UC Irvine set to start construction on $185-million health sciences complex


UC Irvine will begin construction this month on a state-of-the-art 9-acre health sciences complex for integrative patient care, training and research, the university said Monday.

The initial work will be site preparation, with groundbreaking expected later this year, probably in the fall, according to university spokesman Tom Vasich.

The site — on the corner of Bison and California avenues adjacent to the UCI Research Park — will include a five-level, 108,200-square-foot building for the Susan and Henry Samueli College of Health Sciences and an adjoining four-level, 71,500-square-foot building for the Sue and Bill Gross School of Nursing. The health sciences building will house the Susan Samueli Integrative Health Institute.


The $185-million project also includes a 150-seat auditorium, a central courtyard connecting with the Gavin Herbert Eye Institute, areas for activities such as yoga and tai chi, a Zen garden, a 600-foot-long “wellness walk” leading to the School of Medicine’s Biomedical Research Center, and a spot for a proposed School of Pharmacy & Pharmaceutical Sciences building.

“UCI is creating a national model for integrative health teaching, research and delivery,” university Chancellor Howard Gillman said in a statement. “These two new buildings, part of our expanded health sciences campus, will ensure that our dedicated researchers and clinicians set a standard that, over time, other medical centers in the U.S. can follow.”

The Susan and Henry Samueli College of Health Sciences consists of the School of Medicine, the Sue and Bill Gross School of Nursing, the Susan Samueli Integrative Health Institute, the proposed School of Pharmacy & Pharmaceutical Sciences (currently the Department of Pharmaceutical Sciences) and the proposed School of Population Health (currently the Program in Public Health).

Students, faculty and program staff across the United States have scrambled to find study alternatives at the last minute amid the coronavirus outbreak.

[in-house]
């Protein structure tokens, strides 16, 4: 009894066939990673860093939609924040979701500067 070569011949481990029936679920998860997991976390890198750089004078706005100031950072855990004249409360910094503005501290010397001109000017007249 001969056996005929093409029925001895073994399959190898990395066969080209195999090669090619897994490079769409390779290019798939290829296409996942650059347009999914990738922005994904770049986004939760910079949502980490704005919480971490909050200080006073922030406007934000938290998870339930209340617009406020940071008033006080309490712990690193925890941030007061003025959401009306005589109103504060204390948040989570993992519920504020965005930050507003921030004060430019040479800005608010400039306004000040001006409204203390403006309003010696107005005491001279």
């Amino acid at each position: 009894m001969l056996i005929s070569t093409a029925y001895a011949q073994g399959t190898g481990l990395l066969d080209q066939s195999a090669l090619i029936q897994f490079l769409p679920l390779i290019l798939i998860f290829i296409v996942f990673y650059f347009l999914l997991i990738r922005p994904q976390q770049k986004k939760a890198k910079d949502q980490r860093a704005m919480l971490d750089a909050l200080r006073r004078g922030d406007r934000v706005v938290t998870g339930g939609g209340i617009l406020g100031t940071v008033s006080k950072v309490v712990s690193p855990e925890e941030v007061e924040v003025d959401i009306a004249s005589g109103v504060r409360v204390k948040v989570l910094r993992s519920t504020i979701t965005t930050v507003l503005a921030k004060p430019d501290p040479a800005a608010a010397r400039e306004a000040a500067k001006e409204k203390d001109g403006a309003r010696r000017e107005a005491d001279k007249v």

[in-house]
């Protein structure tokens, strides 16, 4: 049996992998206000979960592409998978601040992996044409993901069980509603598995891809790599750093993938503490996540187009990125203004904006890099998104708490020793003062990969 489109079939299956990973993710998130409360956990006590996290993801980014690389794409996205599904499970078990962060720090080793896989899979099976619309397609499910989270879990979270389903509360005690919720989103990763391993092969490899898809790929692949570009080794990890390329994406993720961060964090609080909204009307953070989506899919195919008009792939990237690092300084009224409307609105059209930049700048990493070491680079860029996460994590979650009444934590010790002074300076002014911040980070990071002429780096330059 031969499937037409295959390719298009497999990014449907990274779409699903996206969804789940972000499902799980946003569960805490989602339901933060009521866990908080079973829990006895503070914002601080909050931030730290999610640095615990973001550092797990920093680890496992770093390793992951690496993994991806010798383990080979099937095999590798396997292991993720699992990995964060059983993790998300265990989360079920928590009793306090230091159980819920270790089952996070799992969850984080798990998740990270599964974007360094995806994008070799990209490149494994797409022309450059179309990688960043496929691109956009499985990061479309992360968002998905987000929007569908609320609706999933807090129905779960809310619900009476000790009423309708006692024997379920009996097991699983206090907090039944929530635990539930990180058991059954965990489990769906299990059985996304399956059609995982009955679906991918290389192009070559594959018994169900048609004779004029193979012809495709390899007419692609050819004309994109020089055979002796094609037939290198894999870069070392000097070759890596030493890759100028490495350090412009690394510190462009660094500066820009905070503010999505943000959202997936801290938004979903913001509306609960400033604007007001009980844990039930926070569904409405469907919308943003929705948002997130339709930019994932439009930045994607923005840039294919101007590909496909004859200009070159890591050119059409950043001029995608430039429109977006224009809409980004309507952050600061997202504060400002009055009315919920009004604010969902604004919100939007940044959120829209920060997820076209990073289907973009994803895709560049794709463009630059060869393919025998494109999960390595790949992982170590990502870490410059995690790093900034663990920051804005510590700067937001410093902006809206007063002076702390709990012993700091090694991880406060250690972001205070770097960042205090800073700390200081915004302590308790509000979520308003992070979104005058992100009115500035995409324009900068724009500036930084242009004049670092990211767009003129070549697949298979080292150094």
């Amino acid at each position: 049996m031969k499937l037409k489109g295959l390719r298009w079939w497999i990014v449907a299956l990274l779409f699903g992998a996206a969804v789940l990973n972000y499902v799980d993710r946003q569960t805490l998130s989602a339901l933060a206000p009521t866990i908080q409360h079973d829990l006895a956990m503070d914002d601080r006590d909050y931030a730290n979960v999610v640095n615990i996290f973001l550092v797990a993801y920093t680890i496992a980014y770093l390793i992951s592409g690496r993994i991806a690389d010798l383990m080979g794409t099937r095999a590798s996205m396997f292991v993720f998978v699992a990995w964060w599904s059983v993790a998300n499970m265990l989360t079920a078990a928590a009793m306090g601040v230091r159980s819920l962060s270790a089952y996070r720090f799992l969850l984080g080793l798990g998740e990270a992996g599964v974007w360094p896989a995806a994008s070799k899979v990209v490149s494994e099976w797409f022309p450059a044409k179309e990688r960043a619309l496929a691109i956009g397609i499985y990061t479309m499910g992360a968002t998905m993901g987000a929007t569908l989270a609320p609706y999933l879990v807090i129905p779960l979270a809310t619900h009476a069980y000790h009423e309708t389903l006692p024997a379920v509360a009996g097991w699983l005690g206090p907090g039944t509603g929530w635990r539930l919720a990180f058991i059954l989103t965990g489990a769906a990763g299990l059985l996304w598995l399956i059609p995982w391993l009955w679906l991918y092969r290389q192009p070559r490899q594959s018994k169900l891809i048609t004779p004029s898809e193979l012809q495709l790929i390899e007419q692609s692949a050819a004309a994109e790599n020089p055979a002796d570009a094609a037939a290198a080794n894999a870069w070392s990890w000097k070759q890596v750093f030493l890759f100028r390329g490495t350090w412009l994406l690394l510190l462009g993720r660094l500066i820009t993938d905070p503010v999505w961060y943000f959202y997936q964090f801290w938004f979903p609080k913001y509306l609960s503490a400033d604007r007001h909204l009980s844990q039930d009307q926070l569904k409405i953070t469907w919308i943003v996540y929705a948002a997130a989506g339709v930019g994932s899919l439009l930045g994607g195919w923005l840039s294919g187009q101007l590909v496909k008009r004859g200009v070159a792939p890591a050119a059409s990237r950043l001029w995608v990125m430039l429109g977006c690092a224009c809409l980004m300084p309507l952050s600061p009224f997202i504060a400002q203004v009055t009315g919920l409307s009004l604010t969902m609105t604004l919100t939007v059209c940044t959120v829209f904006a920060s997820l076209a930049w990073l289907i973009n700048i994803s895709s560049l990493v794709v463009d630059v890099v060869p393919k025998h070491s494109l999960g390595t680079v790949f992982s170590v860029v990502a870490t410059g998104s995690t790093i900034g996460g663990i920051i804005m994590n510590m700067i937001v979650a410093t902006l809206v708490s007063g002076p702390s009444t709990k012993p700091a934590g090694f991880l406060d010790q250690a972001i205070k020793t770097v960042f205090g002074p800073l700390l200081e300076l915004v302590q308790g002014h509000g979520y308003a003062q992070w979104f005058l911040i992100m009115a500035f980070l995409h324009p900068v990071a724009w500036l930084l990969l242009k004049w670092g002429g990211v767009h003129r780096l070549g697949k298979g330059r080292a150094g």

Feb. 17, 2020

“Integrative” health and medicine is defined as whole-person care that considers the factors that influence health, wellness and disease, including mind, body and spirit.

Integrative health has been interpreted by many medical professionals as a way to introduce unproven “alternative medicines.”

UCI, however, says it is “informed by scientific evidence and makes use of all appropriate preventatives, therapeutic and lifestyle approaches.”

“Optimal health and healing come from taking an integrative approach to healthcare that is patient-centered, science-based, transdisciplinary and team-delivered,” Dr. Steve Goldstein, UCI vice chancellor for health affairs, said in a statement. “Moving from the status quo to improved care for our population requires an expanded focus to promote health and well-being and more effectively deliver healthcare using all evidence-based approaches across the lifespan. This health sciences complex will be at the epicenter of the transformation of the current healthcare system, as well as a site for research and the training of the next generation of healthcare professionals.”

The design of the health sciences and nursing complex will feature strategically placed classrooms, collaboration areas, team rooms and break areas to draw different researchers, faculty members, clinicians and administrators toward the center.

In the nursing school, a lounge easily accessible from the teaching labs will open to an outdoor space where students can collaborate, the university said. There also will be indoor and outdoor study areas.

In 2016, the William and Sue Gross Family Foundation committed $40 million to UCI to establish a nursing school and help construct a new building for it.

The following year, the Samuelis donated $200 million to build the college of health sciences.

The nursing school currently is at Berk Hall in the campus’ School of Medicine complex. The Integrative Health Institute currently operates on Bristol Street in Costa Mesa.

Support our coverage by becoming a digital subscriber.


9:40 a.m. Feb. 18, 2020: This article was originally published at 11:09 a.m. Feb. 17 and has been updated with new information.